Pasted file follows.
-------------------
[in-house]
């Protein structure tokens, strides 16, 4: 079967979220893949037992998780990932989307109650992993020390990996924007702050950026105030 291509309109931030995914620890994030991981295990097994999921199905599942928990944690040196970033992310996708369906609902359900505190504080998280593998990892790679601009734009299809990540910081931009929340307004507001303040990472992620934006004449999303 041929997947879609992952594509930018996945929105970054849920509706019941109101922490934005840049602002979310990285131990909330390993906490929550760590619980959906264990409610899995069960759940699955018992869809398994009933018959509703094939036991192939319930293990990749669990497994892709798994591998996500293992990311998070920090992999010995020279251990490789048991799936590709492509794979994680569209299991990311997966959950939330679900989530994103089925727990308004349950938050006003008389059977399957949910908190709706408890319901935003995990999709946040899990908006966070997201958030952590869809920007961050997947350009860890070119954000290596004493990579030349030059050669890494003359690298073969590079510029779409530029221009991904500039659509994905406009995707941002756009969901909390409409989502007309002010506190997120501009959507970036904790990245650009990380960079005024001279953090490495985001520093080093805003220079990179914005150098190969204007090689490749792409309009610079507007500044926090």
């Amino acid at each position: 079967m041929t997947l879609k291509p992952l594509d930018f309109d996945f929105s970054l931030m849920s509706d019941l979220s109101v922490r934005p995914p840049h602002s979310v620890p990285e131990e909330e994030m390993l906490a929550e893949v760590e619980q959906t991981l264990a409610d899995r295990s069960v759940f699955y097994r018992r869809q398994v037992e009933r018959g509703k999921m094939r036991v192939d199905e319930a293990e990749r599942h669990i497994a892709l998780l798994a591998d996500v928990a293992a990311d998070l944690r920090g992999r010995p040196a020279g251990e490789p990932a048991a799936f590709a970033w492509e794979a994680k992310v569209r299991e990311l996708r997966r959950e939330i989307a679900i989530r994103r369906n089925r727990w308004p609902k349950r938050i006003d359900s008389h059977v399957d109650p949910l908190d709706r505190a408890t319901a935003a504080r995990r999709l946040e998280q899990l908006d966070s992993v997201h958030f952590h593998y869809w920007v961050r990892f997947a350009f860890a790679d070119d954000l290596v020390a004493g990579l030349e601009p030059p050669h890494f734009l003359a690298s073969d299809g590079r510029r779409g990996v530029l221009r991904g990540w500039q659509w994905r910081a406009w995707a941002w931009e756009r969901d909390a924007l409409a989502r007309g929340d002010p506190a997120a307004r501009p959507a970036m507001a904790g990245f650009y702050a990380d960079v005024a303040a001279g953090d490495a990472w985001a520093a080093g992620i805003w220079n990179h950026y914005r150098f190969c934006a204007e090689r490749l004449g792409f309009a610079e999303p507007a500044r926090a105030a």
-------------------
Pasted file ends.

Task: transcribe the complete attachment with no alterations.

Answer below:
[in-house]
């Protein structure tokens, strides 16, 4: 079967979220893949037992998780990932989307109650992993020390990996924007702050950026105030 291509309109931030995914620890994030991981295990097994999921199905599942928990944690040196970033992310996708369906609902359900505190504080998280593998990892790679601009734009299809990540910081931009929340307004507001303040990472992620934006004449999303 041929997947879609992952594509930018996945929105970054849920509706019941109101922490934005840049602002979310990285131990909330390993906490929550760590619980959906264990409610899995069960759940699955018992869809398994009933018959509703094939036991192939319930293990990749669990497994892709798994591998996500293992990311998070920090992999010995020279251990490789048991799936590709492509794979994680569209299991990311997966959950939330679900989530994103089925727990308004349950938050006003008389059977399957949910908190709706408890319901935003995990999709946040899990908006966070997201958030952590869809920007961050997947350009860890070119954000290596004493990579030349030059050669890494003359690298073969590079510029779409530029221009991904500039659509994905406009995707941002756009969901909390409409989502007309002010506190997120501009959507970036904790990245650009990380960079005024001279953090490495985001520093080093805003220079990179914005150098190969204007090689490749792409309009610079507007500044926090």
């Amino acid at each position: 079967m041929t997947l879609k291509p992952l594509d930018f309109d996945f929105s970054l931030m849920s509706d019941l979220s109101v922490r934005p995914p840049h602002s979310v620890p990285e131990e909330e994030m390993l906490a929550e893949v760590e619980q959906t991981l264990a409610d899995r295990s069960v759940f699955y097994r018992r869809q398994v037992e009933r018959g509703k999921m094939r036991v192939d199905e319930a293990e990749r599942h669990i497994a892709l998780l798994a591998d996500v928990a293992a990311d998070l944690r920090g992999r010995p040196a020279g251990e490789p990932a048991a799936f590709a970033w492509e794979a994680k992310v569209r299991e990311l996708r997966r959950e939330i989307a679900i989530r994103r369906n089925r727990w308004p609902k349950r938050i006003d359900s008389h059977v399957d109650p949910l908190d709706r505190a408890t319901a935003a504080r995990r999709l946040e998280q899990l908006d966070s992993v997201h958030f952590h593998y869809w920007v961050r990892f997947a350009f860890a790679d070119d954000l290596v020390a004493g990579l030349e601009p030059p050669h890494f734009l003359a690298s073969d299809g590079r510029r779409g990996v530029l221009r991904g990540w500039q659509w994905r910081a406009w995707a941002w931009e756009r969901d909390a924007l409409a989502r007309g929340d002010p506190a997120a307004r501009p959507a970036m507001a904790g990245f650009y702050a990380d960079v005024a303040a001279g953090d490495a990472w985001a520093a080093g992620i805003w220079n990179h950026y914005r150098f190969c934006a204007e090689r490749l004449g792409f309009a610079e999303p507007a500044r926090a105030a």